It just wouldn’t be Christmas in Waterloo without the Waterloo High School Band Parents’ annual Candlelight House Tour of beautifully decorated homes.
The 22nd annual event takes place this Saturday from 5 to 9 p.m. Five homes will be featured, along with Peterstown House, where refreshments will be served at the end of the tour.
Advanced tickets are $10 per person and may be purchased at First National Bank of Waterloo, Mill Street Treasures, State Bank of Waterloo, World of Difference, Bountiful Blossoms, Family Video, or from any WHS band student.
Tickets the night of the event are $12.
For more information, call 618-497-4224 or 618-980-4097.
Here are descriptions of the stops along this year’s tour.
This newly constructed home is all decked out for the holidays for the first time. Among the decorations are three full-size trees, a miniature village, several small trees and decorations throughout the house that create a warm, welcoming holiday atmosphere.
Waterloo Inn Bed & Breakfast
You will enjoy touring this historic home built in 1852. Back in the day, it was a country home north of the Waterloo city limits. Today, the home is used as a charming bed and breakfast updated to give modern-day travelers a warm and comfortable stay. The inn is a showcase of historic architecture decorated with a mix of antiques and collectibles.
With Christmas season approaching, you’ll find Christmas trees in every room and a beautiful fireplace with mantel and restored custom built surround facing decorated with garland and ornaments. Among the many trees, tour attendees will find a nine-foot live tree trimmed in Victorian-era beauty.
Guests of the Candlelight House Tour are sure to enjoy the Dillenberger home built by Brad and Elise Finnerty in 2001. There is beautiful woodwork throughout the house and amazing wooden beam ceilings on the first floor.
The tree in the living room is covered in Department 56 and Patience Brewster ornaments. Another tree inside the home is amassed with family ornaments and many Hallmark collectibles.
Upon entering the Schultheis home, attendees will notice how the residence is transformed for the holidays. Everywhere you look, there is Christmas making it to where you can’t help but get into the spirit of the season. Every room has a tree, and there are five seven-foot trees. The other trees are two to three feet tall. One of those trees is a metal silver tree that is three generations old. There also are several collections such penguins, snowmen, gingerbread, and small villages.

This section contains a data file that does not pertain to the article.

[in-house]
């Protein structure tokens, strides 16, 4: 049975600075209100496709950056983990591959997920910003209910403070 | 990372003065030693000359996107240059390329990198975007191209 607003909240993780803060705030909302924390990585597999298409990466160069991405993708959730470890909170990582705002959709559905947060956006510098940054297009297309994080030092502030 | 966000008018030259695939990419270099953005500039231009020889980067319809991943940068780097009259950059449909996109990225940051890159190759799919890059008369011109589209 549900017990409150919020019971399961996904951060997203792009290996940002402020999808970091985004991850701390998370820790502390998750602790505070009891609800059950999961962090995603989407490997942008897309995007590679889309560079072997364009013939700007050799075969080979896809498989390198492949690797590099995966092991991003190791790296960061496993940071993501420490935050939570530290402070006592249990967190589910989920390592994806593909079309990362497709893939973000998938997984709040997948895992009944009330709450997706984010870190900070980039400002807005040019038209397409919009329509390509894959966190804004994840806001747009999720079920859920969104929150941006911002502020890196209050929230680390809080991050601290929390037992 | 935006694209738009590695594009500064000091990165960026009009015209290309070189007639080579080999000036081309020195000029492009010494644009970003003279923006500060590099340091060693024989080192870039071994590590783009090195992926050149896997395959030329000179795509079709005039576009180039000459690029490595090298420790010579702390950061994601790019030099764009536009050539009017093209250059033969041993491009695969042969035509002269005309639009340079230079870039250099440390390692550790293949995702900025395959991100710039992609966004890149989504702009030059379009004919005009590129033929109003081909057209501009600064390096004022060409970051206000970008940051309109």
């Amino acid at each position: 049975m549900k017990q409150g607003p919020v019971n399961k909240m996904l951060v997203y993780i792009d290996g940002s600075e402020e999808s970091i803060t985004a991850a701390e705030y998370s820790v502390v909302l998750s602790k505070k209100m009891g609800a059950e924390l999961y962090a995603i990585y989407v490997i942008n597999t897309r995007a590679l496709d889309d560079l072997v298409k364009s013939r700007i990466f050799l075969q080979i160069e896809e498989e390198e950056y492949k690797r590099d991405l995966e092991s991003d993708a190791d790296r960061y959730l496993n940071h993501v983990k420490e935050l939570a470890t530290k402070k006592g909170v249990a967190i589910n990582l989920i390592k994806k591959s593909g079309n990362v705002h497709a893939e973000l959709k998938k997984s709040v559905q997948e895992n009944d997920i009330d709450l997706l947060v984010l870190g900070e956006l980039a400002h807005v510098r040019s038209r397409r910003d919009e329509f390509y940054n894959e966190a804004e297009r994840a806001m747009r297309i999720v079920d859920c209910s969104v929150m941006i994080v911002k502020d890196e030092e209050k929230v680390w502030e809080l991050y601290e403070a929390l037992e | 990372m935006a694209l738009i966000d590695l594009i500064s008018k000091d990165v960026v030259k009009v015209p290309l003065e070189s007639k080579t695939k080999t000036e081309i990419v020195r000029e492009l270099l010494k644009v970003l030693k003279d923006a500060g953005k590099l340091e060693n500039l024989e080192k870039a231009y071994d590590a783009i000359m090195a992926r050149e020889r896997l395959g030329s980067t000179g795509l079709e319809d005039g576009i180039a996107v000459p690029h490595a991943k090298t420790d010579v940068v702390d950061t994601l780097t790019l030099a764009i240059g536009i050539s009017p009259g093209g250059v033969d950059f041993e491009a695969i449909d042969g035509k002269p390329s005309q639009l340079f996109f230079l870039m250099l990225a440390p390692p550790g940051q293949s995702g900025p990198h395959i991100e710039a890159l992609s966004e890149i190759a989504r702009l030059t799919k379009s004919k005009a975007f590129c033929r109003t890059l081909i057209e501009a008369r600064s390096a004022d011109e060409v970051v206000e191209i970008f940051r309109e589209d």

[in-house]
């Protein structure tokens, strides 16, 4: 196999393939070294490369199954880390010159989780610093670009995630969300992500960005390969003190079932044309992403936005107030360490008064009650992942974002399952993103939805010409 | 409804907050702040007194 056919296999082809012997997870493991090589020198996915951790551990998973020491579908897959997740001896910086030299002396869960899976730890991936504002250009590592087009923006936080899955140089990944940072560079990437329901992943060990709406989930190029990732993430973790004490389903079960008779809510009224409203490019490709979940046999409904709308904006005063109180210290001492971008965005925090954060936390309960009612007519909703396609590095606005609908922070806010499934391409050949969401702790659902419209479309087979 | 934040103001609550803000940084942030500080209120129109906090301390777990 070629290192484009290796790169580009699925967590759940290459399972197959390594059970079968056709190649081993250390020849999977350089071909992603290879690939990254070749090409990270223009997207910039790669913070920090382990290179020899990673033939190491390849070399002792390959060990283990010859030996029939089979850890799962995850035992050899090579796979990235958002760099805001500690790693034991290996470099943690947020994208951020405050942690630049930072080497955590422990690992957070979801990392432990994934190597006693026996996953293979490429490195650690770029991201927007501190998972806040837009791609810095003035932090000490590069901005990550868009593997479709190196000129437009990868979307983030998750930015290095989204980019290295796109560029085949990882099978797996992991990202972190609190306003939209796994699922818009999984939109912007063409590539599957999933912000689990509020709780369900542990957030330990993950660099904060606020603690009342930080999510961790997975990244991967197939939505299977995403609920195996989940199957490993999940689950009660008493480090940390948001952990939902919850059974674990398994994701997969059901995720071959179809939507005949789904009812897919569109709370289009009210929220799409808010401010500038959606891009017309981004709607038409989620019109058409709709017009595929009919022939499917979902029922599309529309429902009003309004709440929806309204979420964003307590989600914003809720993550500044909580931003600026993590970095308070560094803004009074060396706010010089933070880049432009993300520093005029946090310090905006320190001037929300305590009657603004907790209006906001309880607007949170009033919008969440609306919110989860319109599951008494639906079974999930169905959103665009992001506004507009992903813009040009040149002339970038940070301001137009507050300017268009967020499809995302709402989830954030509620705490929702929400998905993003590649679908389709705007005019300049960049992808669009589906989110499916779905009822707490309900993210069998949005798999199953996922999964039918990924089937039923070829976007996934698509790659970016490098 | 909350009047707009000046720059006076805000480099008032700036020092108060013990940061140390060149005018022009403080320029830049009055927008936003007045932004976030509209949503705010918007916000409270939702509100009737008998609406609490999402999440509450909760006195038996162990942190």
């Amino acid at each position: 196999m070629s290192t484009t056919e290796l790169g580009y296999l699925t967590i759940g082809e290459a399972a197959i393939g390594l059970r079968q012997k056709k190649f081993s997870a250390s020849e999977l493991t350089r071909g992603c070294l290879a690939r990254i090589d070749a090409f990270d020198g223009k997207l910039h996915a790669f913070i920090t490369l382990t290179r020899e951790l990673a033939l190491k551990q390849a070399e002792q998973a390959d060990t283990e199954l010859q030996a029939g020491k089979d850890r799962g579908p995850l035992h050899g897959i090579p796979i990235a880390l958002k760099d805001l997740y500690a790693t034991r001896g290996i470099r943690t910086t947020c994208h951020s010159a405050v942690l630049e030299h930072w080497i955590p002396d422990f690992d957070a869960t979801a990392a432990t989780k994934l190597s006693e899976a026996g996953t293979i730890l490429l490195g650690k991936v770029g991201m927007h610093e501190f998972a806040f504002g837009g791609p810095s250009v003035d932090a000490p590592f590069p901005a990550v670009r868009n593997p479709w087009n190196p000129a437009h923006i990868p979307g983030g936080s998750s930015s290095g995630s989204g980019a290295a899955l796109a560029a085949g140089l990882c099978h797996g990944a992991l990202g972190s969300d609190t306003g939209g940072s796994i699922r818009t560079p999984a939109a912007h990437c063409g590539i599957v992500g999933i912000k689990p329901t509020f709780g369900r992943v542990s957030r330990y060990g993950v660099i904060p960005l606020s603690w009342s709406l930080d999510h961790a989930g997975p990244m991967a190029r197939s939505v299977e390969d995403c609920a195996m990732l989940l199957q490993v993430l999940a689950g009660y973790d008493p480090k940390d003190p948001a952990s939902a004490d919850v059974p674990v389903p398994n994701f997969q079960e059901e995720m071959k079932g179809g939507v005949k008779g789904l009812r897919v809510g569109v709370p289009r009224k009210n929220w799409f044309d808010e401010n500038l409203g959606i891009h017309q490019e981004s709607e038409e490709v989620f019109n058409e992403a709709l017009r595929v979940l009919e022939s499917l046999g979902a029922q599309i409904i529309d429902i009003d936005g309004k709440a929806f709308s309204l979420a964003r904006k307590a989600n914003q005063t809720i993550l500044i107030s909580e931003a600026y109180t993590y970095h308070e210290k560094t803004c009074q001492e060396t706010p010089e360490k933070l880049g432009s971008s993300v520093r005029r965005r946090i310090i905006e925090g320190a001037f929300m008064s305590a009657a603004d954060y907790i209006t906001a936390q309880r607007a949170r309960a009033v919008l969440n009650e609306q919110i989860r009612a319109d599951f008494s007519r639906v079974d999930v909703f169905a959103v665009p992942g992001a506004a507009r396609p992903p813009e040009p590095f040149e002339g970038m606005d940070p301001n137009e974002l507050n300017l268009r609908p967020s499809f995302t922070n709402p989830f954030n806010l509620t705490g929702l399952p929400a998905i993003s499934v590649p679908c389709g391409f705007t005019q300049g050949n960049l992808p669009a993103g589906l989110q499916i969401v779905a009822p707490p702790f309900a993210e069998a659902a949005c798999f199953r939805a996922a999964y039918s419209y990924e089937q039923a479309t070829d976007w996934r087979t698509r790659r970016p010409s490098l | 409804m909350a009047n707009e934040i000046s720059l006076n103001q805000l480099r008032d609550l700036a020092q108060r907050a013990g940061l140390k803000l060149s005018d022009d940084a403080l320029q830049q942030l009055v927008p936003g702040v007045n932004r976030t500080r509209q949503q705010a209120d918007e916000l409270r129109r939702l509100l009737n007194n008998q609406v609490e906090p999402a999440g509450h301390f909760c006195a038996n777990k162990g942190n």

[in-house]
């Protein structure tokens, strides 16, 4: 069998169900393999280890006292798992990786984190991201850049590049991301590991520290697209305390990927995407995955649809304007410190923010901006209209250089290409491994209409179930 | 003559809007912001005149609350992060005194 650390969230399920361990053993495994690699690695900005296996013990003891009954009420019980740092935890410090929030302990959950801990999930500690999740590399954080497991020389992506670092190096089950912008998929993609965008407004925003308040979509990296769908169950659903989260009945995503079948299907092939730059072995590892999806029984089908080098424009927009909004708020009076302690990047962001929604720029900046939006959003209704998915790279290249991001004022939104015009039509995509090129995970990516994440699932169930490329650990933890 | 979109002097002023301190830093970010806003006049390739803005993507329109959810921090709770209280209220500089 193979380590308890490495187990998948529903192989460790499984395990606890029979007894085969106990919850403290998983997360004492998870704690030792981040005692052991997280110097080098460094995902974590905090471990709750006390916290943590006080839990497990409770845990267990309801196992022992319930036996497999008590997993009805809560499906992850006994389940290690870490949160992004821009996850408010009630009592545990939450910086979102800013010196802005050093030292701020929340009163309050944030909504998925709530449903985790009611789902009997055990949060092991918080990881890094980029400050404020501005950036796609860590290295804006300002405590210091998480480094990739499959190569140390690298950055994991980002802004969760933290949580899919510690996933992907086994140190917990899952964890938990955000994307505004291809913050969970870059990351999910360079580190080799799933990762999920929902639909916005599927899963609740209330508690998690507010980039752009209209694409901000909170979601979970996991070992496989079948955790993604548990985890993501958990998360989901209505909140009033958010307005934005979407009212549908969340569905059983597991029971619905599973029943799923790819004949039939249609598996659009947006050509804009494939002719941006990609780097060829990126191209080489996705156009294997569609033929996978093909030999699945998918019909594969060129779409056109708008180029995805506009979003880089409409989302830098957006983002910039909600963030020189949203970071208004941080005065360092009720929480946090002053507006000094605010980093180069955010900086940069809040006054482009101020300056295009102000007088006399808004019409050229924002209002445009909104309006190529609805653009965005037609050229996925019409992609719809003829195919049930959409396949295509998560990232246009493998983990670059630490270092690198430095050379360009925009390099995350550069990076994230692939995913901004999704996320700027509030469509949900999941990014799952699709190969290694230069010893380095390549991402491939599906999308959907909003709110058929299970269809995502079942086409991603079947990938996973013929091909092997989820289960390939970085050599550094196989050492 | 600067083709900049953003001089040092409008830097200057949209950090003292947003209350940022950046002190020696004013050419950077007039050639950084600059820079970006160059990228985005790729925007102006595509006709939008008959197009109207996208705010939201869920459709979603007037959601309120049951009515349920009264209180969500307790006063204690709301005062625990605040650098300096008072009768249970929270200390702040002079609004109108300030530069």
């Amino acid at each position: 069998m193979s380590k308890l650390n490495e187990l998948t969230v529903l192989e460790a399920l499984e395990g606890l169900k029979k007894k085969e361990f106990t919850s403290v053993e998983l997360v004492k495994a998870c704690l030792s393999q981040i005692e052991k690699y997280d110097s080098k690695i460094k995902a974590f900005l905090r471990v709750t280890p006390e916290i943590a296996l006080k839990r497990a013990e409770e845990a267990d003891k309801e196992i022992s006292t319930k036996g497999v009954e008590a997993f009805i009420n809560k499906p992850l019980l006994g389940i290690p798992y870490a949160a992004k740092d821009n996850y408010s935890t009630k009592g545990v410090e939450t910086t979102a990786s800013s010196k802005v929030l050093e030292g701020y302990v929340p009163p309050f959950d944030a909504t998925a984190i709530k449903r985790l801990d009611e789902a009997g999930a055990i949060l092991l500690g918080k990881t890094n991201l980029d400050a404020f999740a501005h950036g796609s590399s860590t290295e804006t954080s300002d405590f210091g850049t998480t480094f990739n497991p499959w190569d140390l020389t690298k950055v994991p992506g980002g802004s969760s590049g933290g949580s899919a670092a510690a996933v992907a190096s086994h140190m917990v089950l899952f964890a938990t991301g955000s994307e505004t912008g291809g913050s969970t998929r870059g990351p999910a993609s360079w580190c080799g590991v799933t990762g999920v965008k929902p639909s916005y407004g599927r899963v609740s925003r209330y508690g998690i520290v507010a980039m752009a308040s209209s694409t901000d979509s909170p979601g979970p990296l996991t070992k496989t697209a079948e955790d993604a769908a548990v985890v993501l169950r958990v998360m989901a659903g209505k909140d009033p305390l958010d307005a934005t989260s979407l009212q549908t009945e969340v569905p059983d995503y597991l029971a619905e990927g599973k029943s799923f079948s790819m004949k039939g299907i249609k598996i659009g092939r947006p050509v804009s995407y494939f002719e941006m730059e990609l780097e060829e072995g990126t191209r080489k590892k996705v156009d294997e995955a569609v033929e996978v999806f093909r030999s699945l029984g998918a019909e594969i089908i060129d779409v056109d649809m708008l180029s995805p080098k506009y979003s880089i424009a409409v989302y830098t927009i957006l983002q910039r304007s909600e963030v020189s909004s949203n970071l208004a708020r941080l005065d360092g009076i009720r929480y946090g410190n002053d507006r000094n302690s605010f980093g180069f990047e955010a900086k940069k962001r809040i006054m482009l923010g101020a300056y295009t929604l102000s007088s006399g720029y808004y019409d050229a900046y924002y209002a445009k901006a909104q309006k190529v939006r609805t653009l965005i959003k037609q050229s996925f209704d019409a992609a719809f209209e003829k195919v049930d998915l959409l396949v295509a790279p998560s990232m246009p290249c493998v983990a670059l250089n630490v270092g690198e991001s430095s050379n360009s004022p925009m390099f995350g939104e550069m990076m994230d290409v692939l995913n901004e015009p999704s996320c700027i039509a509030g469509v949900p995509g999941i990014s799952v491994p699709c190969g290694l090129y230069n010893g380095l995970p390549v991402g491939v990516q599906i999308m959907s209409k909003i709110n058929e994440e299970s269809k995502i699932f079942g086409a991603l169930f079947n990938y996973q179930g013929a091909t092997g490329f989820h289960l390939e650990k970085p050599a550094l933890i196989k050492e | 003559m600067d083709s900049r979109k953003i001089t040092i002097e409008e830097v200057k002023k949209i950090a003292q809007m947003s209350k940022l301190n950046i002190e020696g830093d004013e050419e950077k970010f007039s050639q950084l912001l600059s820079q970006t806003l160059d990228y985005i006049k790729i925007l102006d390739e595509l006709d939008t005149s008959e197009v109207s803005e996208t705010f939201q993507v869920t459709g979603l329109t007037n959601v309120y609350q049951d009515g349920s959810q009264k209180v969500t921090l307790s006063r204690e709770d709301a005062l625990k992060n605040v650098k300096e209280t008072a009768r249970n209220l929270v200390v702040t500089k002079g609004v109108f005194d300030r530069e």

The Cooperman home is a nearly 100-year-old dwelling festooned with handmade wreaths and garland; a train set chugging around a live tree trimmed with crystal and handpainted ornaments; a formal dining room set with old-fashioned china and silver for a party; and not only a creche, but miniature scenes from the Holy Land.
This year, the house tour concludes with the historic Peterstown House for a look into Waterloo’s past — plus refreshments. The former Kaskaskia Trail stagecoach stop is now the proud home of the Peterstown Heritage Society, who restored the 1800s home. Take a step back into the early days of Waterloo and view the many treasures displayed in the museum.
Attendees will also find the museum beautifully decorated for the Christmas season. Have you ever wondered what a goose-feather Christmas tree looked liked? You’ll find one in the parlor of the museum. The tree dates back to the 1880s and is decorated with simple white candles and antiques ornaments. At the base of the tree is an antique nativity scene from Italy.
Climb the stairs on the second floor, and at the landing you will find a large Christmas tree decorated in red and white ornaments. From there you will enter the ballroom, which features a large Christmas tree decorated in a Victorian theme.
In addition to the trees, this house is filled with fresh holly and natural garlands and dehydrated oranges. Above the front door is a fresh fruit display of apples and a pineapple.
This decoration idea was brought home from Colonial Williamsburg, Va. The pineapple is a sign of welcoming and hospitality.